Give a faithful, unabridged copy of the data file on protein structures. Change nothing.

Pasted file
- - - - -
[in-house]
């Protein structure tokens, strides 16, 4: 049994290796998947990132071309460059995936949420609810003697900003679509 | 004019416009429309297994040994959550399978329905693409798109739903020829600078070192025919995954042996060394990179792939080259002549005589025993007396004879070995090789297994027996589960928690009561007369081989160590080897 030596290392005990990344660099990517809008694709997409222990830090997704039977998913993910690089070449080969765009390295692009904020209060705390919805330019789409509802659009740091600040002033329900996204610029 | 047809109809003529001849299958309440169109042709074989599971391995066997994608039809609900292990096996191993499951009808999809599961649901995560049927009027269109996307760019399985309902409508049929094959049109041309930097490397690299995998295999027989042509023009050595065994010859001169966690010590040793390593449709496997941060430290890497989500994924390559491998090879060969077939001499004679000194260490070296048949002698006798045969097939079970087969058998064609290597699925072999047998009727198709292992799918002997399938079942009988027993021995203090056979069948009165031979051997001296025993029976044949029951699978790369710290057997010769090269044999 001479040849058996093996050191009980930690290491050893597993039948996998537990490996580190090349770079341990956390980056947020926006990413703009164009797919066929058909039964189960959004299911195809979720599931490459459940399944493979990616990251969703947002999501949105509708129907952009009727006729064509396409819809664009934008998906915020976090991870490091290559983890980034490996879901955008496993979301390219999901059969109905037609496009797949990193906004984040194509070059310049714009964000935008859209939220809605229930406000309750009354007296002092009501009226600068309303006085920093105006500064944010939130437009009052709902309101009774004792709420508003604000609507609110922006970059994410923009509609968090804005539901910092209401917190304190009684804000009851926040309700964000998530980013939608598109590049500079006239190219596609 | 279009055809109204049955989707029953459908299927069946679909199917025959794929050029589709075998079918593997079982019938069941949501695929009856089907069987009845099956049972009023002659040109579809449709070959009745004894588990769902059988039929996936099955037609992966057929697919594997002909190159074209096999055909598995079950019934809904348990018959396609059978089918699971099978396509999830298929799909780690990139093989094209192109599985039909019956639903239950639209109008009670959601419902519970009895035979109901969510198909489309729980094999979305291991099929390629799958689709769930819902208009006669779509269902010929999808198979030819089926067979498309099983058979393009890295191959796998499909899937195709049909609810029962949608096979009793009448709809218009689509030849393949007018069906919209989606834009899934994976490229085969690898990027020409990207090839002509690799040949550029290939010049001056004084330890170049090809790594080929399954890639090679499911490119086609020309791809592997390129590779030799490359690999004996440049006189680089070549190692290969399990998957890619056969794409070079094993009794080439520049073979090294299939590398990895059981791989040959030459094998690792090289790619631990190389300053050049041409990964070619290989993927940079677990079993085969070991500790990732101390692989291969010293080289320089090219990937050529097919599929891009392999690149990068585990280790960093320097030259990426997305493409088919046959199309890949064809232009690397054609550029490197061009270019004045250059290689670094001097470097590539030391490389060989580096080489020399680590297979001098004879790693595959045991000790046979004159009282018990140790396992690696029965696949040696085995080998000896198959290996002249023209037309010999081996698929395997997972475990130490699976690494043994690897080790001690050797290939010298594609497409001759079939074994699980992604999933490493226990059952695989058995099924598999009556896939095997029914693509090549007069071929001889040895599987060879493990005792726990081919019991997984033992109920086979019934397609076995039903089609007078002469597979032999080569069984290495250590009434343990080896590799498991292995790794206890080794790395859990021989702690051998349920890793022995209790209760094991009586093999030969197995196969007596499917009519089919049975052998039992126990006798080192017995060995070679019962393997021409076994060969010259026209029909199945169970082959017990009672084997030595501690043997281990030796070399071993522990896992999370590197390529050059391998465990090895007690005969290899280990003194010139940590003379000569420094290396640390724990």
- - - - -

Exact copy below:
[in-house]
């Protein structure tokens, strides 16, 4: 049994290796998947990132071309460059995936949420609810003697900003679509 | 004019416009429309297994040994959550399978329905693409798109739903020829600078070192025919995954042996060394990179792939080259002549005589025993007396004879070995090789297994027996589960928690009561007369081989160590080897 030596290392005990990344660099990517809008694709997409222990830090997704039977998913993910690089070449080969765009390295692009904020209060705390919805330019789409509802659009740091600040002033329900996204610029 | 047809109809003529001849299958309440169109042709074989599971391995066997994608039809609900292990096996191993499951009808999809599961649901995560049927009027269109996307760019399985309902409508049929094959049109041309930097490397690299995998295999027989042509023009050595065994010859001169966690010590040793390593449709496997941060430290890497989500994924390559491998090879060969077939001499004679000194260490070296048949002698006798045969097939079970087969058998064609290597699925072999047998009727198709292992799918002997399938079942009988027993021995203090056979069948009165031979051997001296025993029976044949029951699978790369710290057997010769090269044999 001479040849058996093996050191009980930690290491050893597993039948996998537990490996580190090349770079341990956390980056947020926006990413703009164009797919066929058909039964189960959004299911195809979720599931490459459940399944493979990616990251969703947002999501949105509708129907952009009727006729064509396409819809664009934008998906915020976090991870490091290559983890980034490996879901955008496993979301390219999901059969109905037609496009797949990193906004984040194509070059310049714009964000935008859209939220809605229930406000309750009354007296002092009501009226600068309303006085920093105006500064944010939130437009009052709902309101009774004792709420508003604000609507609110922006970059994410923009509609968090804005539901910092209401917190304190009684804000009851926040309700964000998530980013939608598109590049500079006239190219596609 | 279009055809109204049955989707029953459908299927069946679909199917025959794929050029589709075998079918593997079982019938069941949501695929009856089907069987009845099956049972009023002659040109579809449709070959009745004894588990769902059988039929996936099955037609992966057929697919594997002909190159074209096999055909598995079950019934809904348990018959396609059978089918699971099978396509999830298929799909780690990139093989094209192109599985039909019956639903239950639209109008009670959601419902519970009895035979109901969510198909489309729980094999979305291991099929390629799958689709769930819902208009006669779509269902010929999808198979030819089926067979498309099983058979393009890295191959796998499909899937195709049909609810029962949608096979009793009448709809218009689509030849393949007018069906919209989606834009899934994976490229085969690898990027020409990207090839002509690799040949550029290939010049001056004084330890170049090809790594080929399954890639090679499911490119086609020309791809592997390129590779030799490359690999004996440049006189680089070549190692290969399990998957890619056969794409070079094993009794080439520049073979090294299939590398990895059981791989040959030459094998690792090289790619631990190389300053050049041409990964070619290989993927940079677990079993085969070991500790990732101390692989291969010293080289320089090219990937050529097919599929891009392999690149990068585990280790960093320097030259990426997305493409088919046959199309890949064809232009690397054609550029490197061009270019004045250059290689670094001097470097590539030391490389060989580096080489020399680590297979001098004879790693595959045991000790046979004159009282018990140790396992690696029965696949040696085995080998000896198959290996002249023209037309010999081996698929395997997972475990130490699976690494043994690897080790001690050797290939010298594609497409001759079939074994699980992604999933490493226990059952695989058995099924598999009556896939095997029914693509090549007069071929001889040895599987060879493990005792726990081919019991997984033992109920086979019934397609076995039903089609007078002469597979032999080569069984290495250590009434343990080896590799498991292995790794206890080794790395859990021989702690051998349920890793022995209790209760094991009586093999030969197995196969007596499917009519089919049975052998039992126990006798080192017995060995070679019962393997021409076994060969010259026209029909199945169970082959017990009672084997030595501690043997281990030796070399071993522990896992999370590197390529050059391998465990090895007690005969290899280990003194010139940590003379000569420094290396640390724990």